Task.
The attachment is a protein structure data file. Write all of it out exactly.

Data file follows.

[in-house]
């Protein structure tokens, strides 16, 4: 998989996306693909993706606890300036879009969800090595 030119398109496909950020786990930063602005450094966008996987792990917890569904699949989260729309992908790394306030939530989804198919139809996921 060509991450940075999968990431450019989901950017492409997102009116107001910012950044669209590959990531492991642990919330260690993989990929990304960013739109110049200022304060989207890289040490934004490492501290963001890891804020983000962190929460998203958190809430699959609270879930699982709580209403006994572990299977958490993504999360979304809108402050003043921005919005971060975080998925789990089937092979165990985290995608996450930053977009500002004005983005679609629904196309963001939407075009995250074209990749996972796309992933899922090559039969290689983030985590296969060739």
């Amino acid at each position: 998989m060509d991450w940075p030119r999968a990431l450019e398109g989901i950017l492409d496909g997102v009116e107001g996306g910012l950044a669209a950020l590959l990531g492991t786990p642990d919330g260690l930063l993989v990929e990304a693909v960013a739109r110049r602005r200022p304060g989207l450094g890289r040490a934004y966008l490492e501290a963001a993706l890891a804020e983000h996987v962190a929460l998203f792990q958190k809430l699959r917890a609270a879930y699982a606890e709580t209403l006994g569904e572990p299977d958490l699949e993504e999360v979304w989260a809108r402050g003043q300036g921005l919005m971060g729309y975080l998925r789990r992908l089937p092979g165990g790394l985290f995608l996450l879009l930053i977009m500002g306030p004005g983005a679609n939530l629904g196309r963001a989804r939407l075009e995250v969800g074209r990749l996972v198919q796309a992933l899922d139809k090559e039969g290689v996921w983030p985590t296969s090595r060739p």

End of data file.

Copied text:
[in-house]
């Protein structure tokens, strides 16, 4: 998989996306693909993706606890300036879009969800090595 030119398109496909950020786990930063602005450094966008996987792990917890569904699949989260729309992908790394306030939530989804198919139809996921 060509991450940075999968990431450019989901950017492409997102009116107001910012950044669209590959990531492991642990919330260690993989990929990304960013739109110049200022304060989207890289040490934004490492501290963001890891804020983000962190929460998203958190809430699959609270879930699982709580209403006994572990299977958490993504999360979304809108402050003043921005919005971060975080998925789990089937092979165990985290995608996450930053977009500002004005983005679609629904196309963001939407075009995250074209990749996972796309992933899922090559039969290689983030985590296969060739």
């Amino acid at each position: 998989m060509d991450w940075p030119r999968a990431l450019e398109g989901i950017l492409d496909g997102v009116e107001g996306g910012l950044a669209a950020l590959l990531g492991t786990p642990d919330g260690l930063l993989v990929e990304a693909v960013a739109r110049r602005r200022p304060g989207l450094g890289r040490a934004y966008l490492e501290a963001a993706l890891a804020e983000h996987v962190a929460l998203f792990q958190k809430l699959r917890a609270a879930y699982a606890e709580t209403l006994g569904e572990p299977d958490l699949e993504e999360v979304w989260a809108r402050g003043q300036g921005l919005m971060g729309y975080l998925r789990r992908l089937p092979g165990g790394l985290f995608l996450l879009l930053i977009m500002g306030p004005g983005a679609n939530l629904g196309r963001a989804r939407l075009e995250v969800g074209r990749l996972v198919q796309a992933l899922d139809k090559e039969g290689v996921w983030p985590t296969s090595r060739p």